Beginner’s guide to breast pumps – 16 things breastfeeding mamas need to know before they begin to express milk

Want to save time? Skip straight to our picks for the best breast pumps.

  • Our reviews of the best manual breast pumps.
  • Our reviews of the best electric breast pumps.

1. The type of pump you’ll need, either a manual breast pump or an electric one, will depend on how often you plan on pumping.

A manual pump is useful for pumping once in a while and for when you’re traveling. However, they tend to break after a few weeks of use and they can be tiring to use. If you plan on pumping more than once in a blue moon–working away from home or building up a supply for other caregivers–you’ll want to get an electric pump.

Manual breast pump and electric pump

2. Under the ACA (Affordable Care Act), all health insurance companies are required to cover the cost of pumps.

Unfortunately they tend to only cover manual pumps or cheaper, poorly rated electric pumps. Even if you plan on buying your own breast pump, I recommend getting one for free from your health insurance. If you’re unsure if you’re going to breastfeed, you might not want to spend money on a pump yet. Even if you’re going to breastfeed and going to buy your own pump, you can keep the pump from your insurance as a spare.

3. All breastfeeding mamas will need a breast pump.

Even if you plan on being next to your baby at all times, a breast pump is still useful for getting rid of excess milk and the engorgement that follows. If you need to increase your milk flow, a schedule of pumping every 2-3 hours is a proven way of stimulating a weak supply.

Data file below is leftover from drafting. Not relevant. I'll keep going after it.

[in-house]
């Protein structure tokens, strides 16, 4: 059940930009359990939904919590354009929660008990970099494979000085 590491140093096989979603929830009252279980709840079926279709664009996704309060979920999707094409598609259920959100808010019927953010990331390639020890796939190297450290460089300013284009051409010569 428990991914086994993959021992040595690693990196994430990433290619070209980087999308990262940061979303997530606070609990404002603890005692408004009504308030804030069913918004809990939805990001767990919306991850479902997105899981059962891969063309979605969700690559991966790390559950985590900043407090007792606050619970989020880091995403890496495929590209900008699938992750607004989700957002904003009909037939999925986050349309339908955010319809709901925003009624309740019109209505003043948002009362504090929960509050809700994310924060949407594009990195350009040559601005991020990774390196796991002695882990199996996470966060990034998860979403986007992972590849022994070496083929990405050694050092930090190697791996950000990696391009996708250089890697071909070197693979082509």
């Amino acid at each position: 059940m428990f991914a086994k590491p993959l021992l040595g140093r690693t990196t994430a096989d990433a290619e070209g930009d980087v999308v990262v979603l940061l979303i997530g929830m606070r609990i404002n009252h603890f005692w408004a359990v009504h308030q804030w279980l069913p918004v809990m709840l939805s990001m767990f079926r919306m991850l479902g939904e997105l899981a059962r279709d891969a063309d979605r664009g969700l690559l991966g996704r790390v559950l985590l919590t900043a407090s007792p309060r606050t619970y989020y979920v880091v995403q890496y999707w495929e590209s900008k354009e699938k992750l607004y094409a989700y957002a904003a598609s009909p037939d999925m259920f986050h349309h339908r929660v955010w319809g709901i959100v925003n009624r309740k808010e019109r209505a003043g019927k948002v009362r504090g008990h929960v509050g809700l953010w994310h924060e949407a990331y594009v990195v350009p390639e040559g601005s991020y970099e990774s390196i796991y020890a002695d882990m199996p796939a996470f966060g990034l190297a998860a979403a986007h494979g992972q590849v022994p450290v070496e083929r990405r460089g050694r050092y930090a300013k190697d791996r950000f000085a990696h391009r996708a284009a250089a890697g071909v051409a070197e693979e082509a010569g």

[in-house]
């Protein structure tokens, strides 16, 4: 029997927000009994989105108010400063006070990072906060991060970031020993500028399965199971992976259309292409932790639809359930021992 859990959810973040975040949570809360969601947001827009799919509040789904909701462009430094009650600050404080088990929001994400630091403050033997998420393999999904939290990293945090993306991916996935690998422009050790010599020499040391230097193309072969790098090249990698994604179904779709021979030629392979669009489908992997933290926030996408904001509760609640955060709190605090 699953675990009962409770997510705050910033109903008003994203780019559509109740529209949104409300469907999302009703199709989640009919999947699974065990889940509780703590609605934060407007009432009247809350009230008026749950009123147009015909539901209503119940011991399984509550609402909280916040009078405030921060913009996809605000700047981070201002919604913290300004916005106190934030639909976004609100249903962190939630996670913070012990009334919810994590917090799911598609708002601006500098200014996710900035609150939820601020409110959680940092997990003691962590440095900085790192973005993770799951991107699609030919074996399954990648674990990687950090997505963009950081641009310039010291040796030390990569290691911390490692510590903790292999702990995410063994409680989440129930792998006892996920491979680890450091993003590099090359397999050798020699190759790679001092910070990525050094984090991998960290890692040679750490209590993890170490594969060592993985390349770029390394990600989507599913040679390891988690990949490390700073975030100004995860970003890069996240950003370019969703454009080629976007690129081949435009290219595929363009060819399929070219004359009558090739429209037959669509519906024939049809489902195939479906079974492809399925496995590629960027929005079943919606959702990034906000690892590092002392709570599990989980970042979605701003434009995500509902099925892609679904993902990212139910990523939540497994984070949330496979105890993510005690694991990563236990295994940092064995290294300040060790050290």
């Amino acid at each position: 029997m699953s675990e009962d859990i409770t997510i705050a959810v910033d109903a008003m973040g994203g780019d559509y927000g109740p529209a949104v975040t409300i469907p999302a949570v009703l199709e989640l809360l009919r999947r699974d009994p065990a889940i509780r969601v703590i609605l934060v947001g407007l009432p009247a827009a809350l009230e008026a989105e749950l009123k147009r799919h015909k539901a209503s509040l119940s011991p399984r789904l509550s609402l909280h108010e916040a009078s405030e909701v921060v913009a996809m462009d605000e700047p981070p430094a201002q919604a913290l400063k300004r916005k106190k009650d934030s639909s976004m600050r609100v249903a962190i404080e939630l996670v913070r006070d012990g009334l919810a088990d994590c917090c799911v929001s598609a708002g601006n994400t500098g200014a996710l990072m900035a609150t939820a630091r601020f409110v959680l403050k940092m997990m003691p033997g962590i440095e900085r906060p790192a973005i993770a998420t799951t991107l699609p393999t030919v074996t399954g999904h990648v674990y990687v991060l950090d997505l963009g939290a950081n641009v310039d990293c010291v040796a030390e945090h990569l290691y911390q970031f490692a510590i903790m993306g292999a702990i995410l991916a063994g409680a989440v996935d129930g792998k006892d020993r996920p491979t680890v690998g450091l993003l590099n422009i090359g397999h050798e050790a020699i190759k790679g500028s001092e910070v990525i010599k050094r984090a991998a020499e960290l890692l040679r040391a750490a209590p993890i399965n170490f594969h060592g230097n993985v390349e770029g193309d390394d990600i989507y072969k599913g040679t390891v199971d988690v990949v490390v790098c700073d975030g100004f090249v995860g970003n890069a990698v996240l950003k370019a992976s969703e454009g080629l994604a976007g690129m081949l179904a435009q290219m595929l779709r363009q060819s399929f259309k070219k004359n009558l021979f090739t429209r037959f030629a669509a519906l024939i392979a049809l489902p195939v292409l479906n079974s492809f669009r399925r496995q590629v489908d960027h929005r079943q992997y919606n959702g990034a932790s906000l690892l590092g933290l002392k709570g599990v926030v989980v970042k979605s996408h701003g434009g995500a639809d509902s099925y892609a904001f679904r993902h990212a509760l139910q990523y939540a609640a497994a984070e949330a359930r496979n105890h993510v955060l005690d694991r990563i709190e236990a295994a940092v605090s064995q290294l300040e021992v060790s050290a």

4. To rent or not to rent?

Even though it may seem like a cheaper option to rent a breast pump from the hospital, the savings are minimal and it is not at all worth the hassle. You’ll still need to buy your own collection supplies–about $40+–and your own breast shields and tubes–another $30. All of this is in addition to the rental fees which can add up fast if you pump for many months. Consider that the top rated breast pumps start around $150 if you buy them online and you can see that it’s a much better choice to purchase one yourself.

5. Stronger is not better!

A common misconception is that a pump with a stronger rated suction will mean more milk expressed, but it’s actually a long and deep suction that maximizes your milk flow. Read breast pump reviews carefully and pick one that has a long deep suction, not the strongest suction. Not only will the pump be more effective, it will hurt less and be more comfortable to use.

6. Look for easy to use, simple functions, and portability.

You’ll use your pump at all times of the day, sometimes at night, sometimes when you don’t have a power source, and sometimes when you’re sleepy. You don’t want a pump with lots of fiddly parts that need to be taken apart and reassembled. Some pumps are sleek and elegant while others have tubes and parts sticking out like a mad scientist’s lab table. You’ll also want a pump with a rechargeable battery and an option to run from battery even when unplugged from the wall.

Spectra S2 pump with parts labeled. Breast shield, flange, connector, valve, collection bottle, tubing, electric pump

7. Electric pumps can be “closed system” or “open system.”

A closed system means that the tubes which and machine never come into contact with your breast milk so you don’t need to worry about sterilizing everything after each use. A closed system, hospital grade breast pump is the best choice. Open systems can be contaminated with germs and mold from the environment, moisture, and any possible milk back flow. To prevent your bottle of milk from being contaminated you’ll need to clean all the parts thoroughly. It also means that your machine can’t be shared or bought/sold second-hand since human breast milk can transmit disease.